Liked by 1 person

      1. Nice. That line may very well be stolen in the near future. I wish I’d kept a comment or two stashed is some easy to get to place. That would be one of them. Bullseye 🎯

        Liked by 1 person

      2. 2.5. We’ve had a few here and there in spite of ourselves. I look back at my development and thoughts and it’s quite remarkable the twist and turns as realizations unfold, that quite literally the entire faith fraud is as bad as it really is. And it’s nothing. Nada. Zip. No substance of nothing seen or unseen.

        Liked by 1 person

  2. Never so much information so available; never so much pushback against it, with deliberate campaigns of disinformation on the part of those threatened by it. Theists know damn well that children left to their own devices — better yet: encouraged to think for themselves — won’t necessarily arrive at God, and that faith is not somehow “natural” and atheism “abnormal.” That’s all crude bogey-man stuff.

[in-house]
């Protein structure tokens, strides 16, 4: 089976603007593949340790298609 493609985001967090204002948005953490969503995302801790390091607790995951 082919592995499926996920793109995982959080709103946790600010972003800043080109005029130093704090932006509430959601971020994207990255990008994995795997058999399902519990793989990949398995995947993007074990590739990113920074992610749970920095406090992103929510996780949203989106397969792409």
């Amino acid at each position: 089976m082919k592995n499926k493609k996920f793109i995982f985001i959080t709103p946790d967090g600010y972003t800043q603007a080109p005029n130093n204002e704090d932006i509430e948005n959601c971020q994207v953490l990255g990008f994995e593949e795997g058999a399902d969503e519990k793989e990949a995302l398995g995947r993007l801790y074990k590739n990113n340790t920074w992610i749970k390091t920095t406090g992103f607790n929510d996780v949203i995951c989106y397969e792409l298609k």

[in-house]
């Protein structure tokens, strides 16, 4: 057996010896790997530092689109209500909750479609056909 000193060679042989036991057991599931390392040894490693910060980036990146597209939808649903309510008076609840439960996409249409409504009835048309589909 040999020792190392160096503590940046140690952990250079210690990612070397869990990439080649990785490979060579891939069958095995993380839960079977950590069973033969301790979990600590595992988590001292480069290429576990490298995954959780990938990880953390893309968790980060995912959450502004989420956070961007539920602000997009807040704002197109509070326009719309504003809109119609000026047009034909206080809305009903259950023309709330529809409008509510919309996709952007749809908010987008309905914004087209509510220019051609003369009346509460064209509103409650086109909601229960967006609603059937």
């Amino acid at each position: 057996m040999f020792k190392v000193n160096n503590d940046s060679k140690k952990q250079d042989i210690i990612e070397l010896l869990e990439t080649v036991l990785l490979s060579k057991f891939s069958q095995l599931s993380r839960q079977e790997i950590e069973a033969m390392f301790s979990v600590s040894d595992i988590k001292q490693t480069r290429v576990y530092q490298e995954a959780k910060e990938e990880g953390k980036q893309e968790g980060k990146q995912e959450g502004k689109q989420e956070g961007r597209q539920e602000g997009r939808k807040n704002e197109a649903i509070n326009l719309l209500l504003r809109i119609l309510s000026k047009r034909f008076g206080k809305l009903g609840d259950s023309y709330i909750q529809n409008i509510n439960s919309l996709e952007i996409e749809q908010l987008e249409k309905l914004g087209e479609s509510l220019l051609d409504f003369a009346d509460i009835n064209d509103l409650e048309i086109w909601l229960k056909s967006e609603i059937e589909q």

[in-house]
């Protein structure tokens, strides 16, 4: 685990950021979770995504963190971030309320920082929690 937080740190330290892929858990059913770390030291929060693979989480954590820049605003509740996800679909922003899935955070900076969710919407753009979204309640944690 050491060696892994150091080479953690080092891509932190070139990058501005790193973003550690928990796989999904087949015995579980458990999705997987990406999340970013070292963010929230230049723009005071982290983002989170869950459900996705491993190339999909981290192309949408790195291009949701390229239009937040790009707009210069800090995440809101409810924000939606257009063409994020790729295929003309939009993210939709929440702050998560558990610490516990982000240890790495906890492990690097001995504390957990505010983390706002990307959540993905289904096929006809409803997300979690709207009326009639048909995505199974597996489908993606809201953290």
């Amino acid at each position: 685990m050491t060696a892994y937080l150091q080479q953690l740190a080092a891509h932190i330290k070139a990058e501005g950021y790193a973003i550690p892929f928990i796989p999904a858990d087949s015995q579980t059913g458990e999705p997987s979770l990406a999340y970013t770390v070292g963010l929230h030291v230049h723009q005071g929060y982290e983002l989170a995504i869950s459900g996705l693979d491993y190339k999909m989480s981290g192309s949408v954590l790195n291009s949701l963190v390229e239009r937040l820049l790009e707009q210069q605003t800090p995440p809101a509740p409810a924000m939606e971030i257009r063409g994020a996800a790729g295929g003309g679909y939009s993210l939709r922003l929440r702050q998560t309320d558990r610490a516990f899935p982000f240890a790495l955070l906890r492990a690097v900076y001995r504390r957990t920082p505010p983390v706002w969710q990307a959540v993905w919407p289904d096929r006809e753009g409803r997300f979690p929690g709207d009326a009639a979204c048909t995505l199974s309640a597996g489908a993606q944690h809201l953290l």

All of which just gives the lie to their notion of “free will”, another concept which should be questioned, junked even, or maybe just wrested — like “evil” –from purely theological connotations. If theists truly believed in, and espoused “free will”, they’d let the kids decide for themselves. But then, who’s going to ensure the propagation of the Abrahamic species — or the other world religions — if the kids aren’t conditioned early on?

    Fundamentalist parents want little fundy replicas of themselves. I get that (and abhor it). But surely part of the richness and reward of good parenting is watching kids make discoveries for themselves, free of received opinions and beliefs?

    Like